Imagine a storm of such size and scope to make the hurricanes of Earth seem tame. For centuries, the Great Red Spot on Jupiter has intrigued astronomers. The storm measures roughly 10,000 miles in width, and has raged for hundreds of years.
On July 10, NASA’s Juno spacecraft moved into position just a few thousand miles above the swirling clouds of the Great Red Spot, capturing stunning images of the counterclockwise circulation. Wind speeds within the storm can reach 400 mph, roughly double the highest hurricane winds here on Earth.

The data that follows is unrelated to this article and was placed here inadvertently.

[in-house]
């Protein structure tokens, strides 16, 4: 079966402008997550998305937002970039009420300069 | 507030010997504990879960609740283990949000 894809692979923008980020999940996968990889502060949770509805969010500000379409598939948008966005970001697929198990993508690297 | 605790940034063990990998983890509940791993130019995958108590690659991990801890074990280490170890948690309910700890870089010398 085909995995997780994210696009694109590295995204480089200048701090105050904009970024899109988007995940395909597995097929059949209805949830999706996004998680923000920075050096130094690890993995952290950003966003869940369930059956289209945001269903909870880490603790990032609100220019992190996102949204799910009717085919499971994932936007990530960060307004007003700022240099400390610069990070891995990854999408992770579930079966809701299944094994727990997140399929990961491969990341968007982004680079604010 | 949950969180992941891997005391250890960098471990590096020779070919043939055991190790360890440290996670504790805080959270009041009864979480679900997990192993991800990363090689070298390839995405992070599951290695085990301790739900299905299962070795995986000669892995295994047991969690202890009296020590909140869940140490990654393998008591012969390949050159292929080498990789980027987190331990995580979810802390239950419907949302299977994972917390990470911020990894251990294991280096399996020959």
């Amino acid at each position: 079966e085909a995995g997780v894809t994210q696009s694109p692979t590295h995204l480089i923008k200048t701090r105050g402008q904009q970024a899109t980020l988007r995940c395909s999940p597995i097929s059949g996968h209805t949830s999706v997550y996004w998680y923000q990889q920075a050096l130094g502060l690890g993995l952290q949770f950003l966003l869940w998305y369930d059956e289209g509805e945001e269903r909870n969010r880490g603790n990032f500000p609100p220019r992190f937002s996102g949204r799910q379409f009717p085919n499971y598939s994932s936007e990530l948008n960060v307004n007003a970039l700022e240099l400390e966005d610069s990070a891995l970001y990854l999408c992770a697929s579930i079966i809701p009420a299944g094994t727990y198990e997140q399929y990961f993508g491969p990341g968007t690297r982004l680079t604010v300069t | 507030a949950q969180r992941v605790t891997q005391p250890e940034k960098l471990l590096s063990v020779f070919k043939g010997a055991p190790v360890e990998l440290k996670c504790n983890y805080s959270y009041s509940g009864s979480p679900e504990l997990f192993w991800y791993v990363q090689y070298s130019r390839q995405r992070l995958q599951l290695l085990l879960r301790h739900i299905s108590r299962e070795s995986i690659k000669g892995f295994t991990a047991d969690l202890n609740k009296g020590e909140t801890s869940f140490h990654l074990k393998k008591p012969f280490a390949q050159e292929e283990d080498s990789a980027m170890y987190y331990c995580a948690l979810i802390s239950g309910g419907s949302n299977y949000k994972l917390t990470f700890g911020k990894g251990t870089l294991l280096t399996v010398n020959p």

The red appearance of the Great Red Spot has long been a subject of debate. Clouds in the upper atmosphere of Jupiter contain ammonia, ammonium hydrosulfide, and water. But it is unclear if these compounds exist in sufficient quantity (or distribution) to produce such vibrant shades of red.
Such mysteries are being analyzed through the current Juno mission. The spacecraft launched on Aug. 5, 2011, and continues to provide a rich source of information for professional and amateur astronomers alike.